To do? Or not to do? That is the question.

There has been a lot written about the to-do list. Some people swear by them, some people just use them as a torture device to write down all the things they feel they should be doing – but haven’t.

This article by Amjad Ali (@ASTsupportAAli) covers some of the more traditional approaches to to-do lists, which I won’t be covering in great detail

Amjad highlights the basic flaw in which many people approach them. They include the wrong things on the list. They think of all the tasks they have been given or feel that they need to do and write them all down. Perhaps prioritising them in terms of urgency or difficulty or importance or time they will take.

Not everything needs to be on your to-do list. In fact, putting too much on your list will prevent you from achieving what you actually need to do. Again, Amjad also highlights Decision Fatigue (Ego Depletion) as a major problem that results in poorer decision making the more decisions that you make. So just limit yourself to two or three items for your list.

This short blog post covers something that Amjad didn’t. At least not in this way. He didn’t fully cover how you to select what should be on your list.

If you are in the luxurious position of being your own boss, then this is relatively easy, as long as you have identified your goals, the results and the actions you need to take to achieve them. Just write down three things that will move you closer to your goal and focus on them.

Unfortunately, few of us are in that position, so our to-do list comprises of the things that other people want us to do, in addition to our own personal goals. So how the hell do you decide what to do?

The simple answer is to change how you view your time. Most of us complain that we don’t have enough. I was certainly that way. So instead of making a list of actions that you should do, think about how you use your time. After all, it is the one thing that you can’t get back. It is yours and how you spend it should be up to you, beyond your contractual obligations.

Establishing a routine is key. You will have time commitments, so log them. Identify how much time you need to complete routine tasks, allocate the time for that as a regular fixture in your day or week.

The time you have left is yours to do with as you wish.

Yes, this is oversimplified, but by focusing on the time you have rather than the tasks you have to do you change your relationship with those tasks. You reduce the decisions that you have to make. It isn’t what do I do on my list, it is this the time I have put aside for this aspect of my role.

Now some of you will argue that you still have lots to do and that the time might not be enough. Not so. Now you can pass the decision making on what needs to be done back to the person who gave you all the tasks in the first place. You are in the position of being able to show your line manager the amount of time that you have available and ask them for their priorities.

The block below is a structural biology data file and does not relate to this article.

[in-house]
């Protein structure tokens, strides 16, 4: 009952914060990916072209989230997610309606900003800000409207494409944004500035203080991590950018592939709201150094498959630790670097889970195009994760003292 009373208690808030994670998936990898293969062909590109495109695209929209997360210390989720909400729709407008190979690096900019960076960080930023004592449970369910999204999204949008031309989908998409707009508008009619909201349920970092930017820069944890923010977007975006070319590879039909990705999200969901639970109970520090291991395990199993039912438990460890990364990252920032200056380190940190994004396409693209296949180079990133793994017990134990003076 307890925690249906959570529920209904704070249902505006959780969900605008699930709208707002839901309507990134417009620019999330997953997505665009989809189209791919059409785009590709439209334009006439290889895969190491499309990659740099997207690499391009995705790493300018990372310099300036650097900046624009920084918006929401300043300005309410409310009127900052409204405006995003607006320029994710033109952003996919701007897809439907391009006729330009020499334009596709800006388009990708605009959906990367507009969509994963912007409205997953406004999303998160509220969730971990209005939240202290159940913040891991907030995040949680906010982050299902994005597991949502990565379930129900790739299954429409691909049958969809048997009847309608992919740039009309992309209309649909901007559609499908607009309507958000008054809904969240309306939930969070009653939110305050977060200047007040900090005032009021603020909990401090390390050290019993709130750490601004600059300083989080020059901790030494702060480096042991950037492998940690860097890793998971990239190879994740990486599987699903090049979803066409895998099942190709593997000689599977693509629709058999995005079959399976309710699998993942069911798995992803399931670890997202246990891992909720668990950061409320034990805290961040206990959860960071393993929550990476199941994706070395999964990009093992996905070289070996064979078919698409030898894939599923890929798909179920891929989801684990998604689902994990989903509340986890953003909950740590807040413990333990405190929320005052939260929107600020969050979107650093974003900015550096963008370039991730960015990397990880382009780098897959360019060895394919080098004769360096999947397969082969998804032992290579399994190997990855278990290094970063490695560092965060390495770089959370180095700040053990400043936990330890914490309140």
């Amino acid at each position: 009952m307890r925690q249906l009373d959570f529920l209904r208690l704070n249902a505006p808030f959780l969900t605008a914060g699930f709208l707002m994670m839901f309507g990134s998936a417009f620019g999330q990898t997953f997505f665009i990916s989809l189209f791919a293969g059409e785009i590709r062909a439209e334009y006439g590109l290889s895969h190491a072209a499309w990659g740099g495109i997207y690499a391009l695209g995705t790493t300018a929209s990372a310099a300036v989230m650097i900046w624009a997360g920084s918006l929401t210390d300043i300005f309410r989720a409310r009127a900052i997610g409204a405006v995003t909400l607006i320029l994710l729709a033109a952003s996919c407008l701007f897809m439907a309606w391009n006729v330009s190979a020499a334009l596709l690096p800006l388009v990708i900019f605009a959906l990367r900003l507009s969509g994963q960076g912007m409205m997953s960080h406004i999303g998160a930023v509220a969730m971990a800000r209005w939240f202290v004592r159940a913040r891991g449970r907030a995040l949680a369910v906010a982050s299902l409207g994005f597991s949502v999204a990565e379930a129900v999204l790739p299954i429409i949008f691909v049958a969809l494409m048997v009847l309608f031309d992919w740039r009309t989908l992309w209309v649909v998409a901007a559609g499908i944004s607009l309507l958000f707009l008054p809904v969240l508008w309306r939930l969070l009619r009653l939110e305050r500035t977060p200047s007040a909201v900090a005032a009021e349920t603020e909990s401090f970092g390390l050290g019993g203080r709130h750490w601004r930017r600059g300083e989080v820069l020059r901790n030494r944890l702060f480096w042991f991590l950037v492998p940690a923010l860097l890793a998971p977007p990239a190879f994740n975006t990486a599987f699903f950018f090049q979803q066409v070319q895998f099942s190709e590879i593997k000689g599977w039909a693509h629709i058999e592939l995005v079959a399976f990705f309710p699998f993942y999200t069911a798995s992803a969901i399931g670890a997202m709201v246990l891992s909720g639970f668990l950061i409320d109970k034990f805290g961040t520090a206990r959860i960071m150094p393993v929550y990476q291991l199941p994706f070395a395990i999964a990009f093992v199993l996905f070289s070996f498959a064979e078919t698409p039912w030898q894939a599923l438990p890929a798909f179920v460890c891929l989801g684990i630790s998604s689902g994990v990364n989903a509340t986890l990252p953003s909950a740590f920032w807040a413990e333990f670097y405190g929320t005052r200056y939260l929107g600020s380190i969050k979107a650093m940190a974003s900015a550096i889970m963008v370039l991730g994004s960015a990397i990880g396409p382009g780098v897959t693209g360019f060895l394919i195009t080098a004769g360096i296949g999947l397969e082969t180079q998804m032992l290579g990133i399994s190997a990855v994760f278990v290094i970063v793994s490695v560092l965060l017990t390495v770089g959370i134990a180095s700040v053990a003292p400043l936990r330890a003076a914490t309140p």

“This is the time I have available, what would you like me to focus on?”

Everyone knows where they stand and it can actually reduce stress levels for all concerned.

Once you understand that time is precious, you just have to learn to say “No” to unnecessary drains on your time. Particularly to the people who also generate work for you, but who are not necessarily your line manager.

People who ask for favours but rarely return them, people who slip a piece of paper on your desk when you are not there and expect something to be done. Most of these can be refused. If you kowtow to this, you are working to their priorities and not your own. They are time vampires and will suck this valuable resource away from you.

Note-leavers are particularly bad. You actually have no real concept of how important something actually is. Let’s face it, if they can’t be bothered to speak to you about it, it can’t be that urgent, can it? There is a method of dealing with this that some of you might not like. I call it the Pile of Doom.

Simply place all these pieces of paper in a pile on your desk and leave them there untouched until someone actually comes and speaks to you about it. Then you can weigh it up against your priorities and either agree or refuse based on the amount of time you have available to achieve the things that you want to do. If no one arrives to speak to you about it, it can’t have been important after all and you haven’t wasted your time.

If, at the end of the week, no one has come to speak to you about it simply move the pile to the Drawer of Doom. If they come running to you in a panic demanding you complete whatever it was immediately, just give them a blank look. They have no idea whether you received the note or not. Perhaps they will be better organised in future. Empty the Drawer of Doom every half-term or term. You will eventually train people not to leave you with actions without speaking to you first.

Some people will try and spend your time in ways that they want by sending you an email. I find a useful response is to send them a link to an online calendar where they can book a time with you to speak about whatever it is. If you have scheduled your week already, this may be for a week’s time or even longer. You will soon find that they complete the work themselves or become more organised and give you more notice, so you can schedule it into your routine.

I was once told by a leader when I approached them about the workload I faced, that I needed to manage my time better. They were right, but not in the way they meant. It is my time, not theirs, and I have since become much more selfish about how I spend it.

Amjad’s article encourages you to create a to-do list that works by not overloading you with tasks, but a to-do list doesn’t indicate the impact of those tasks on your time. Don’t be a slave to your tasks, be the master of your time.

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